Hello [NAME],From our Beit MidrashPARSHAT YITRO / Rav Zvi Leshem The Ultimate Unity with GodThe highlight of our parsha is the giving of the Torah on Mount Sinai. This was not only the transmission of information and the initiation of a covenant, but also a peak mystical-prophetic experience for each and every Jew. We can glean some insights as to the experiential aspects of that unique event from the Meor v'Shemesh, written by Rebbe Kalonymos Kalman [K.K.] of Cracow, the great-grandfather of the Piaseczner Rebbe, who also bore his name. Prior to receiving the Torah, Am Yisrael is referred to as Am Segula, the “Treasured People.” Many interpretations have been given for this change, but for Rav K.K. this means that we constitute the inner dimension of all of the worlds. Knowing this will help us to understand how he describes the intense mystical experience of Matan Torah.Before we actually received the Torah, we made the famous announcement of naaseh v'nishma, “we will do and we will listen.” Here, Rav K.K. describes a religious phenomenon with which we are all familiar. When we are davening together in shul, we have a tendency to fall into the trap of thinking that our tefillah and avodah is the highest in the room, that only we have real kavanah. This is highly destructive. We should always make the opposite assumption, that we are the lowest in the congregation, and need to learn from everyone else around us. If all of us were to think like this we would constantly inspire each other to greater and greater levels of Divine service. This idea is related to Rav K.K.'s theory of community (that had a great impact upon the Piaseczner Rebbe as well). At Mount Sinai, every Jew screamed naaseh v'nishma with their own personal kavanah, thus revealing their own special aspect of the Torah, and so should we.Just before the revelation, we are told that Moshe brought the people out towards God. Rashi comments that, “the Shechinah went out towards them like a groom goes towards his bride.” The Meor v'Shemesh explains, using Kabbalistic terminology, that “by saying "naaseh v'nishma," they raised feminine waters, revealing parallel masculine waters ... for the bride raises feminine waters and receives influx from the groom. Thus Am Yisrael raised feminine waters and the Shechinah went towards them, and they received the Torah.” Here the rapturous nature of mystical union is described in overtly sensuous terms and in a rare usage of masculine gender imagery to describe the Shechinah.The actual experience of Divine speech is described as roim et hakolot v'et halipidim, “hearing the voices and torches,” a synesthetic experience in which they reached a place so high that the distinction into sensory differentiation had not yet occurred. For the Netziv, this means that they saw sparks of fire in the forms of the letters. For Rav K.K. the verse doesn't describe their vision of the Divine voice, but rather of their own! “They witnessed their own voices as they said naaseh v'nishma, and they visualized the letter combinations created by their speech, and the angels created by those letter combinations. And the torches, this was their own enthusiasm.”While we tend to view Matan Torah as a one time historical event, this is an error. The Kli Yakar states that the reason why the Torah does not reveal the date when it was given is that we need to realize that it is constantly being given to us anew. According to Rav Soloveitchik, every time we read the Torah in shul we are reenacting Matan Torah. Of course, for this to be a powerful and meaningful experience we need to make it happen as well. The Beit Aharon writes that Hashem gives us the Torah every single day, when we accept God's light upon ourselves. When we do so then we ourselves play the role of Am Yisrael at Mount Sinai, to whom the Shechinah went out like a groom to meet the bride. In this way, we are able to experience that great moment of unity with God in our own lives.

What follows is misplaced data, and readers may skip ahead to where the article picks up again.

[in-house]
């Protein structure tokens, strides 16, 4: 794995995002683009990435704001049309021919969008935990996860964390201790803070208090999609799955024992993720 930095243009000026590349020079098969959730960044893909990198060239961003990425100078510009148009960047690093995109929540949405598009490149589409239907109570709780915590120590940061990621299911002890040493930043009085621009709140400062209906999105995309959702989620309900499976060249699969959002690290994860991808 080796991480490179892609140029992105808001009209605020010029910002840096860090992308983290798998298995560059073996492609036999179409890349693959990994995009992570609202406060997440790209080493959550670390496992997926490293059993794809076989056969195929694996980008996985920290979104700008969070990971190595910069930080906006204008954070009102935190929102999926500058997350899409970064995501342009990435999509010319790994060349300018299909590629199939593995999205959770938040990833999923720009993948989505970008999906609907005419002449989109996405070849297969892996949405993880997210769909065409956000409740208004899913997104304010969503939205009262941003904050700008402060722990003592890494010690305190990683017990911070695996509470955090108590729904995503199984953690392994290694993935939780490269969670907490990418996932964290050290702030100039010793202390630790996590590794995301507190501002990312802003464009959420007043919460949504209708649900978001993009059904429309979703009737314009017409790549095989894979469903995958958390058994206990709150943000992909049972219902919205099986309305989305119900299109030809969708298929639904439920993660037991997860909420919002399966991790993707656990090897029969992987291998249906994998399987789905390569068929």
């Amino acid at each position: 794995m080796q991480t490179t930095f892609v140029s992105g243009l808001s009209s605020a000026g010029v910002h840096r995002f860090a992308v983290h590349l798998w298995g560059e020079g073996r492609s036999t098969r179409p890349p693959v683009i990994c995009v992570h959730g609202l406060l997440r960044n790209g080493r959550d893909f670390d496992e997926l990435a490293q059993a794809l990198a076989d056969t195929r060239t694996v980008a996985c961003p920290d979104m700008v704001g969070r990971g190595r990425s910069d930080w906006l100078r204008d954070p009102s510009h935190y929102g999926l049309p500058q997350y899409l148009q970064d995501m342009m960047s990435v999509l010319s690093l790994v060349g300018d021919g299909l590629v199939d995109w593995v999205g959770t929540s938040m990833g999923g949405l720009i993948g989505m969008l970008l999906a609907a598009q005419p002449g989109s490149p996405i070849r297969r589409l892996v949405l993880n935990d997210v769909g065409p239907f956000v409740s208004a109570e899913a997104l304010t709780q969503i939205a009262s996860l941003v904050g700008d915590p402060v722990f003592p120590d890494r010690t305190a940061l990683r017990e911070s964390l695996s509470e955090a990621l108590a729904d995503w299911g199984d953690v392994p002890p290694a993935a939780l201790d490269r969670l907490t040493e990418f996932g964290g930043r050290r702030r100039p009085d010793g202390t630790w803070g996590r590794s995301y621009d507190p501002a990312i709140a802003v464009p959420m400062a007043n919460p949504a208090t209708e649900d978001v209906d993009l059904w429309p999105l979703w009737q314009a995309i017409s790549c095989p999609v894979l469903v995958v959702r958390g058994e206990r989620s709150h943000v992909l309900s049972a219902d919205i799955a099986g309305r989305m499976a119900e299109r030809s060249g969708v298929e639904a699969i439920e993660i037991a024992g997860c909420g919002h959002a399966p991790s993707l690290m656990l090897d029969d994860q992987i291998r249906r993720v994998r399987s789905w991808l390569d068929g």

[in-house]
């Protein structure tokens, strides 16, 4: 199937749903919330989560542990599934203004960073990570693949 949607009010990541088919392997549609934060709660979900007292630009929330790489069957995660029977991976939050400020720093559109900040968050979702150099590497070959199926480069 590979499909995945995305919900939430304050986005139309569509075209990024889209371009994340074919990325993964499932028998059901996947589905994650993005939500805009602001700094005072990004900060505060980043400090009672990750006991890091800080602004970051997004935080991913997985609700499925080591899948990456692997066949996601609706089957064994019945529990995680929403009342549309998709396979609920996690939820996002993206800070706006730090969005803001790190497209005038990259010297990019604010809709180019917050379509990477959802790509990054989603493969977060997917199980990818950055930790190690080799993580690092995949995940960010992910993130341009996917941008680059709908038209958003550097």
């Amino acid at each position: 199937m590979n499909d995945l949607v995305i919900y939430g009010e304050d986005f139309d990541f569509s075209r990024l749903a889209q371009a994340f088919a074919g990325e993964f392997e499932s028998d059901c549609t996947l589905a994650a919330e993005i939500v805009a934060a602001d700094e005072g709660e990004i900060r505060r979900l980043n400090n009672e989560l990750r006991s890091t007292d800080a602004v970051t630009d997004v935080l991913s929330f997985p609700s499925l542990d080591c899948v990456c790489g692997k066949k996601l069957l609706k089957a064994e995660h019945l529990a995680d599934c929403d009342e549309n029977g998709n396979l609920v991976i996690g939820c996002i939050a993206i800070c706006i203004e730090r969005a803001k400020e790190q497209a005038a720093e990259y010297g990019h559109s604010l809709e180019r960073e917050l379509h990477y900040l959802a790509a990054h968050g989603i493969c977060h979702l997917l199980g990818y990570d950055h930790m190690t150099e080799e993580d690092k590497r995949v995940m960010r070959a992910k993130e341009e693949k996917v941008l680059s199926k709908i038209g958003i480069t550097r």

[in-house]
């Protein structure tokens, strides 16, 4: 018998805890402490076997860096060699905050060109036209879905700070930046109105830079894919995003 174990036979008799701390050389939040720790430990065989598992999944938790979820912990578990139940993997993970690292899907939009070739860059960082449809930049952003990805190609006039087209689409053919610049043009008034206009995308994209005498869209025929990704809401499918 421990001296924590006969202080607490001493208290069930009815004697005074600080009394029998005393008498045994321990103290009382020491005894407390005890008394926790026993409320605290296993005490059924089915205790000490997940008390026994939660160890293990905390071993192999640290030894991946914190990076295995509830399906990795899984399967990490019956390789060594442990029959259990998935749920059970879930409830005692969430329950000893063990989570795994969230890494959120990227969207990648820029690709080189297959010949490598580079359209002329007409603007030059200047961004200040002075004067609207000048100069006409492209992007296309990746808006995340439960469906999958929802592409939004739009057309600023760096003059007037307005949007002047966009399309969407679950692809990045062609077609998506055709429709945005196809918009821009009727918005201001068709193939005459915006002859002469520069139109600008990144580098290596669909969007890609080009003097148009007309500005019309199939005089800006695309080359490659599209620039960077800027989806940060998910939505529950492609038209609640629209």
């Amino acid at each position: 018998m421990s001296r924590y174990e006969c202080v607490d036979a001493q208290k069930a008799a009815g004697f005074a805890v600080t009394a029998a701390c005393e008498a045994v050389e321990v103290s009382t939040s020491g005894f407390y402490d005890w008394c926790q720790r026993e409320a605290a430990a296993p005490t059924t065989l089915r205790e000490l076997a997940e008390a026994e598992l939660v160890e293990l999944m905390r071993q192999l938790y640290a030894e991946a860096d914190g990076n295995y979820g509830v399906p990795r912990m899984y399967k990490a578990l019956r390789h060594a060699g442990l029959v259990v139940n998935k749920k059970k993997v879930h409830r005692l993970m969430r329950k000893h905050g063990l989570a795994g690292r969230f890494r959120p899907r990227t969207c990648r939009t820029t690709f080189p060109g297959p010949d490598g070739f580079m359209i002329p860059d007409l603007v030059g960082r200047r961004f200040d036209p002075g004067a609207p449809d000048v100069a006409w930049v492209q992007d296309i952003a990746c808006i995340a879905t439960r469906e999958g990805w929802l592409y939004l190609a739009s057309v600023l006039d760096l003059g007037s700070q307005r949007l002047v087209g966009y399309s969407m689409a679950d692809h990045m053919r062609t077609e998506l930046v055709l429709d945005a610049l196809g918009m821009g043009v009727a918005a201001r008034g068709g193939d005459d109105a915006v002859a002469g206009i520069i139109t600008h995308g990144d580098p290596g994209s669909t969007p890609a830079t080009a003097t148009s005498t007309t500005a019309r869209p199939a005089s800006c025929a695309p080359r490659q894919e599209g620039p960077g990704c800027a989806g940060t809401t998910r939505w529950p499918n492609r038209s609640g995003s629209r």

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(c) Midreshet Yeud 2008